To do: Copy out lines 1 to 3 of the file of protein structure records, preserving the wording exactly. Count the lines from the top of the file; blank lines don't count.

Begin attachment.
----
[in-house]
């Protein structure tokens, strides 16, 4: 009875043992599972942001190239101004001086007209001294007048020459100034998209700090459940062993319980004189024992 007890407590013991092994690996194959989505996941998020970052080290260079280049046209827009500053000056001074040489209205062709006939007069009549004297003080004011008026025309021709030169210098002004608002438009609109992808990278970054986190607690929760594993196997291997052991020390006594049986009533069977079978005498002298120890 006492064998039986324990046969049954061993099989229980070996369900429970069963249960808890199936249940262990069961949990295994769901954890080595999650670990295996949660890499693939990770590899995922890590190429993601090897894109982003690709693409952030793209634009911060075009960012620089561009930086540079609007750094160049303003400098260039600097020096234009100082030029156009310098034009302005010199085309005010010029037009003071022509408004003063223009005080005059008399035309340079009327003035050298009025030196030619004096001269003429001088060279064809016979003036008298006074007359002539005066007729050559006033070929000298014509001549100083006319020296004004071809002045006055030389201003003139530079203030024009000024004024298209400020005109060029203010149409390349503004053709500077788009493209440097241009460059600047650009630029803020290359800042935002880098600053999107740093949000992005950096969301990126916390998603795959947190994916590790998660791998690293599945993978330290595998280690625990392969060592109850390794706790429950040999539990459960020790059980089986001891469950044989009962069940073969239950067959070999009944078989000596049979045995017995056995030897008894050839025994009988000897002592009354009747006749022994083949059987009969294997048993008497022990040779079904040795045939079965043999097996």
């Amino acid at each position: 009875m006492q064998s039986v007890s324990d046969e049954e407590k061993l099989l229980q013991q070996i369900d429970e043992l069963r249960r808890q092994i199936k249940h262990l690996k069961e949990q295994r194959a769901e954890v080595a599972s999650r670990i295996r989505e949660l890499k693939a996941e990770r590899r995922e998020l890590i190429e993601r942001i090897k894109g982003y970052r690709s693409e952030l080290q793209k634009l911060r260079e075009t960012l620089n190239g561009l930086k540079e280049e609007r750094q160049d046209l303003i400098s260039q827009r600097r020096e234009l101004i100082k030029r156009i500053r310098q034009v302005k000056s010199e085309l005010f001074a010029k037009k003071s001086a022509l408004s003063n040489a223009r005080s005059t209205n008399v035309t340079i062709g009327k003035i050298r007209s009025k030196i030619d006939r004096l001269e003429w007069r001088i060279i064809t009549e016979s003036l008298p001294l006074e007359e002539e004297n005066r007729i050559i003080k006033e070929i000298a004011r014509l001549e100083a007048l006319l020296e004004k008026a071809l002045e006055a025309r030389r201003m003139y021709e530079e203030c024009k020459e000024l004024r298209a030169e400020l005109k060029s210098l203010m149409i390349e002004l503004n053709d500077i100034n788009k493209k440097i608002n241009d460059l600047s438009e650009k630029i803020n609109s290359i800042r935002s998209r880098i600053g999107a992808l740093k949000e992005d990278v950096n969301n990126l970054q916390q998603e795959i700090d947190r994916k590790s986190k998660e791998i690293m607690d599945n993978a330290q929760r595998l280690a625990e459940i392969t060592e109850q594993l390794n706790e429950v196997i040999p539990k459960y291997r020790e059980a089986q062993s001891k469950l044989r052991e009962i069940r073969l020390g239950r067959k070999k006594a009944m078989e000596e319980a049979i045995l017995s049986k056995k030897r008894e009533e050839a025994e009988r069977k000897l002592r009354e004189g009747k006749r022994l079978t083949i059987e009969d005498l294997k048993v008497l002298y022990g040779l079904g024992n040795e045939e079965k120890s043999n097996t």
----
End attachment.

[in-house]
């Protein structure tokens, strides 16, 4: 009875043992599972942001190239101004001086007209001294007048020459100034998209700090459940062993319980004189024992 007890407590013991092994690996194959989505996941998020970052080290260079280049046209827009500053000056001074040489209205062709006939007069009549004297003080004011008026025309021709030169210098002004608002438009609109992808990278970054986190607690929760594993196997291997052991020390006594049986009533069977079978005498002298120890 006492064998039986324990046969049954061993099989229980070996369900429970069963249960808890199936249940262990069961949990295994769901954890080595999650670990295996949660890499693939990770590899995922890590190429993601090897894109982003690709693409952030793209634009911060075009960012620089561009930086540079609007750094160049303003400098260039600097020096234009100082030029156009310098034009302005010199085309005010010029037009003071022509408004003063223009005080005059008399035309340079009327003035050298009025030196030619004096001269003429001088060279064809016979003036008298006074007359002539005066007729050559006033070929000298014509001549100083006319020296004004071809002045006055030389201003003139530079203030024009000024004024298209400020005109060029203010149409390349503004053709500077788009493209440097241009460059600047650009630029803020290359800042935002880098600053999107740093949000992005950096969301990126916390998603795959947190994916590790998660791998690293599945993978330290595998280690625990392969060592109850390794706790429950040999539990459960020790059980089986001891469950044989009962069940073969239950067959070999009944078989000596049979045995017995056995030897008894050839025994009988000897002592009354009747006749022994083949059987009969294997048993008497022990040779079904040795045939079965043999097996």
């Amino acid at each position: 009875m006492q064998s039986v007890s324990d046969e049954e407590k061993l099989l229980q013991q070996i369900d429970e043992l069963r249960r808890q092994i199936k249940h262990l690996k069961e949990q295994r194959a769901e954890v080595a599972s999650r670990i295996r989505e949660l890499k693939a996941e990770r590899r995922e998020l890590i190429e993601r942001i090897k894109g982003y970052r690709s693409e952030l080290q793209k634009l911060r260079e075009t960012l620089n190239g561009l930086k540079e280049e609007r750094q160049d046209l303003i400098s260039q827009r600097r020096e234009l101004i100082k030029r156009i500053r310098q034009v302005k000056s010199e085309l005010f001074a010029k037009k003071s001086a022509l408004s003063n040489a223009r005080s005059t209205n008399v035309t340079i062709g009327k003035i050298r007209s009025k030196i030619d006939r004096l001269e003429w007069r001088i060279i064809t009549e016979s003036l008298p001294l006074e007359e002539e004297n005066r007729i050559i003080k006033e070929i000298a004011r014509l001549e100083a007048l006319l020296e004004k008026a071809l002045e006055a025309r030389r201003m003139y021709e530079e203030c024009k020459e000024l004024r298209a030169e400020l005109k060029s210098l203010m149409i390349e002004l503004n053709d500077i100034n788009k493209k440097i608002n241009d460059l600047s438009e650009k630029i803020n609109s290359i800042r935002s998209r880098i600053g999107a992808l740093k949000e992005d990278v950096n969301n990126l970054q916390q998603e795959i700090d947190r994916k590790s986190k998660e791998i690293m607690d599945n993978a330290q929760r595998l280690a625990e459940i392969t060592e109850q594993l390794n706790e429950v196997i040999p539990k459960y291997r020790e059980a089986q062993s001891k469950l044989r052991e009962i069940r073969l020390g239950r067959k070999k006594a009944m078989e000596e319980a049979i045995l017995s049986k056995k030897r008894e009533e050839a025994e009988r069977k000897l002592r009354e004189g009747k006749r022994l079978t083949i059987e009969d005498l294997k048993v008497l002298y022990g040779l079904g024992n040795e045939e079965k120890s043999n097996t």